Federal agency turns to Woocheen companies for environmental expertise

Science & Remediation




April 24, 2023

USACE awards Sealaska Remediation Solutions $21M contract

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From immense, groundwater-protecting construction projects to cleaning up dangerous pollutants, various entities that are part of Sealaska’s Woocheen family of businesses have worked on environmental and infrastructure improvements with the United States Army Corps of Engineers (USACE) for many years. In particular, Sealaska Remediation Solutions (SRS) has built expertise in removing toxins that imperil people and the planet.

“Emerging contaminants threaten the health of our oceans and other critical water resources,” said SRS General Manager David Kostorowski. “We are uniquely equipped to clean them up.”

The USACE’s recent award of a five-year, $20.9 million contract to Sealaska Remediation Solutions (SRS) for environmental consulting services continues that valued relationship.

“Working with the Corps of Engineers is a real honor,” Kostorowski said. “This contract is the result of years of excellent scientific and project management service to the USACE by multiple Sealaska subsidiaries. At SRS, we’re proud to represent Sealaska and Woocheen in the performance of this important environmental, ecological, and water-management work.”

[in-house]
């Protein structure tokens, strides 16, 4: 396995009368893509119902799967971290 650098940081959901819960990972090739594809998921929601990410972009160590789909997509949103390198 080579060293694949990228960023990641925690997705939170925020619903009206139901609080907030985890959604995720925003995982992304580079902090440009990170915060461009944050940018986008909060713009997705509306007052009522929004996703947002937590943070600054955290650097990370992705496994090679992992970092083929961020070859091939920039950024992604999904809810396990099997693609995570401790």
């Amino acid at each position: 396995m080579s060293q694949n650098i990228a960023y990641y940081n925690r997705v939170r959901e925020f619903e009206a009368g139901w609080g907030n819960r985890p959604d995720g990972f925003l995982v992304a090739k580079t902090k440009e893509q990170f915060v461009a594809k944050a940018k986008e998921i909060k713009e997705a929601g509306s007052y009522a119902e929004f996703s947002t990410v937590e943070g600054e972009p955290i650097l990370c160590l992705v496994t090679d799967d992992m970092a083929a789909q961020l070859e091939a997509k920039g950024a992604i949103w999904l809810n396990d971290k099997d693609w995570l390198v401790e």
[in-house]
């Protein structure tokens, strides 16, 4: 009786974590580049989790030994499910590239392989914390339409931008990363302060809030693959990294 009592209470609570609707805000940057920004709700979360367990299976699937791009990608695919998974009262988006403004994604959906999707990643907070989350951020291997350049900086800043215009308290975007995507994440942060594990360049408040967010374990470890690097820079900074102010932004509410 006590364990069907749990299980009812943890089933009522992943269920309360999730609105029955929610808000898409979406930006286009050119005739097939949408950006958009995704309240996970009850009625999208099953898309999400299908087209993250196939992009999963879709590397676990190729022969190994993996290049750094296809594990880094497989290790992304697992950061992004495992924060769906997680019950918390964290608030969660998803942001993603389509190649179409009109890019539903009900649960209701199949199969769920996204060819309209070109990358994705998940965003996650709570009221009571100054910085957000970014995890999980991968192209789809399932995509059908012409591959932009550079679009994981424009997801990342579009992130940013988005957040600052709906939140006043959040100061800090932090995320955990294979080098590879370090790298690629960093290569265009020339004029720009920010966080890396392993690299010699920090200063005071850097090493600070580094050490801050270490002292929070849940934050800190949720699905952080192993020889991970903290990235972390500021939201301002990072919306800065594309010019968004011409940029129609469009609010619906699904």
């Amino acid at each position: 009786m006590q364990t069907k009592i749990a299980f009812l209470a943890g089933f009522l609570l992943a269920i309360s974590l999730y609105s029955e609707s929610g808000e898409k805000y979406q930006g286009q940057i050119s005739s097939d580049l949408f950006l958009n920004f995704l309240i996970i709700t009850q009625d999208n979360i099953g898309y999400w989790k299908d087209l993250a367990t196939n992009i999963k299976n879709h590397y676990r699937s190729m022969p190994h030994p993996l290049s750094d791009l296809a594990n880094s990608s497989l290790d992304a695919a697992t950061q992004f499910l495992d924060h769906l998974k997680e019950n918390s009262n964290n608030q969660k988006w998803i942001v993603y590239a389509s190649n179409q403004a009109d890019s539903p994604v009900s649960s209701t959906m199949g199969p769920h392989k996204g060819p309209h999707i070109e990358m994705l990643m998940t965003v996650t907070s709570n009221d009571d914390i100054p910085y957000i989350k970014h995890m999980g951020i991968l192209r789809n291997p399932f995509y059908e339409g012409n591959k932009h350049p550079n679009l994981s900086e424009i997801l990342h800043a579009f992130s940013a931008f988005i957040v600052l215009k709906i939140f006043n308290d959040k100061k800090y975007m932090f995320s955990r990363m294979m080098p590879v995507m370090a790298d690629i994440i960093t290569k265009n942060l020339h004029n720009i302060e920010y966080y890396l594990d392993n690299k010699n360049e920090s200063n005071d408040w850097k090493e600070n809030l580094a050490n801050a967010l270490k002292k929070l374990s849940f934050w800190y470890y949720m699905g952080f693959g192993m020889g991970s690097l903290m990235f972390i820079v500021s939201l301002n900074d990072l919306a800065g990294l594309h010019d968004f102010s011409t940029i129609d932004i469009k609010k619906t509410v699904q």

The contract will involve a variety of projects in the USACE’s Walla Walla, Seattle, and Portland districts. While the precise work SRS will perform has not yet been defined, it will generally involve assisting the USACE with expertise during field sampling of water, air, soil, and sediment, laboratory analysis, data evaluation, quality control, and regulatory compliance.

The USACE’s needs under this contract align well with SRS’ technical capabilities and its mission to restore and preserve our waters. Work performed will provide primary support for freshwater resource development projects, ecosystem restoration projects, and clean hydropower operations. Physical, chemical, and biological testing and toxicological assessments will be focused on locations primarily in and around the inland freshwater environments of the combined Columbia and Snake River Basins, which is the biggest watershed in North America entering the Pacific Ocean. The U.S. States included in this area are mainly Washington, Idaho, and Oregon with some small portions of Montana, Wyoming, and Nevada.

“As climate change and human activity diminish the supply of clean water, companies with a solid understanding of toxicology and the ability to respond quickly with creative solutions are more important than ever,” said Jeff Carnahan, senior director of environmental programs at SRS. “We are eager to lend our scientific skills to assist.”